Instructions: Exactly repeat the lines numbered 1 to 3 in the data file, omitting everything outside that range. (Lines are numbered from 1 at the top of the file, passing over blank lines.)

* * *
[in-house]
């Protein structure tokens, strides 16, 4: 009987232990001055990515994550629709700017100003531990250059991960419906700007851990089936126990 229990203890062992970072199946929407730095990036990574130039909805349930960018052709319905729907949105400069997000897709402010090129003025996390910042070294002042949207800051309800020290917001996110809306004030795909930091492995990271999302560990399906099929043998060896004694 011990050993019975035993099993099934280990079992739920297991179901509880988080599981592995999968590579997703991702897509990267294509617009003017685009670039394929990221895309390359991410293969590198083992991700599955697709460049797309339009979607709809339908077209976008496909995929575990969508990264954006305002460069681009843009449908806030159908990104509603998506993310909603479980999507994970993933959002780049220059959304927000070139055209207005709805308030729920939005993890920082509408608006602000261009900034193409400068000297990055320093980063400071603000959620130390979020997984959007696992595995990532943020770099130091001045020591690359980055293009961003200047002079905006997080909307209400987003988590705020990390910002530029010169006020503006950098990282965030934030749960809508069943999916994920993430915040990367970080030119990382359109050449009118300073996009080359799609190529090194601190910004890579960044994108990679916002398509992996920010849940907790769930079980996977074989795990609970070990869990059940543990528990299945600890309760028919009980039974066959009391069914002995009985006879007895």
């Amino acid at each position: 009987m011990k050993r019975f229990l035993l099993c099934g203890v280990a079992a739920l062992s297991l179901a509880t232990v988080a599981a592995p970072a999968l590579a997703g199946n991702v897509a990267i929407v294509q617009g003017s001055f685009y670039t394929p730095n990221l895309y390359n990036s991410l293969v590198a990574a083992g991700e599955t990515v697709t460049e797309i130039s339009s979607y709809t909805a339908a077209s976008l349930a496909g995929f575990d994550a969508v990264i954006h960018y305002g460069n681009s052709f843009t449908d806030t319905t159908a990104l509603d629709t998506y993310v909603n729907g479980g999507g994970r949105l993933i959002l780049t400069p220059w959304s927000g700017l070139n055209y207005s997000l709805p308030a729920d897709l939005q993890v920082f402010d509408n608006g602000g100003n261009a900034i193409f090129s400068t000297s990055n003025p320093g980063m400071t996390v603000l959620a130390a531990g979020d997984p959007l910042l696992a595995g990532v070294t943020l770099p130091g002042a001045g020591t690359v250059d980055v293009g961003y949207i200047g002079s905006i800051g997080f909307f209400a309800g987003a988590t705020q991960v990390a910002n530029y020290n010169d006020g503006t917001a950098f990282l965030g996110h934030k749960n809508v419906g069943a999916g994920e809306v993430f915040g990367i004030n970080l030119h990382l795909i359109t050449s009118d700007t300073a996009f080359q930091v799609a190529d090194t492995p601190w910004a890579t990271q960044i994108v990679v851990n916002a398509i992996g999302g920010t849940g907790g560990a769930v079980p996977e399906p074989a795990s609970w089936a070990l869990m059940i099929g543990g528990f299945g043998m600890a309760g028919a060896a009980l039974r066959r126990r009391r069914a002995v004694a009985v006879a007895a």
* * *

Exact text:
[in-house]
């Protein structure tokens, strides 16, 4: 009987232990001055990515994550629709700017100003531990250059991960419906700007851990089936126990 229990203890062992970072199946929407730095990036990574130039909805349930960018052709319905729907949105400069997000897709402010090129003025996390910042070294002042949207800051309800020290917001996110809306004030795909930091492995990271999302560990399906099929043998060896004694 011990050993019975035993099993099934280990079992739920297991179901509880988080599981592995999968590579997703991702897509990267294509617009003017685009670039394929990221895309390359991410293969590198083992991700599955697709460049797309339009979607709809339908077209976008496909995929575990969508990264954006305002460069681009843009449908806030159908990104509603998506993310909603479980999507994970993933959002780049220059959304927000070139055209207005709805308030729920939005993890920082509408608006602000261009900034193409400068000297990055320093980063400071603000959620130390979020997984959007696992595995990532943020770099130091001045020591690359980055293009961003200047002079905006997080909307209400987003988590705020990390910002530029010169006020503006950098990282965030934030749960809508069943999916994920993430915040990367970080030119990382359109050449009118300073996009080359799609190529090194601190910004890579960044994108990679916002398509992996920010849940907790769930079980996977074989795990609970070990869990059940543990528990299945600890309760028919009980039974066959009391069914002995009985006879007895």
């Amino acid at each position: 009987m011990k050993r019975f229990l035993l099993c099934g203890v280990a079992a739920l062992s297991l179901a509880t232990v988080a599981a592995p970072a999968l590579a997703g199946n991702v897509a990267i929407v294509q617009g003017s001055f685009y670039t394929p730095n990221l895309y390359n990036s991410l293969v590198a990574a083992g991700e599955t990515v697709t460049e797309i130039s339009s979607y709809t909805a339908a077209s976008l349930a496909g995929f575990d994550a969508v990264i954006h960018y305002g460069n681009s052709f843009t449908d806030t319905t159908a990104l509603d629709t998506y993310v909603n729907g479980g999507g994970r949105l993933i959002l780049t400069p220059w959304s927000g700017l070139n055209y207005s997000l709805p308030a729920d897709l939005q993890v920082f402010d509408n608006g602000g100003n261009a900034i193409f090129s400068t000297s990055n003025p320093g980063m400071t996390v603000l959620a130390a531990g979020d997984p959007l910042l696992a595995g990532v070294t943020l770099p130091g002042a001045g020591t690359v250059d980055v293009g961003y949207i200047g002079s905006i800051g997080f909307f209400a309800g987003a988590t705020q991960v990390a910002n530029y020290n010169d006020g503006t917001a950098f990282l965030g996110h934030k749960n809508v419906g069943a999916g994920e809306v993430f915040g990367i004030n970080l030119h990382l795909i359109t050449s009118d700007t300073a996009f080359q930091v799609a190529d090194t492995p601190w910004a890579t990271q960044i994108v990679v851990n916002a398509i992996g999302g920010t849940g907790g560990a769930v079980p996977e399906p074989a795990s609970w089936a070990l869990m059940i099929g543990g528990f299945g043998m600890a309760g028919a060896a009980l039974r066959r126990r009391r069914a002995v004694a009985v006879a007895a």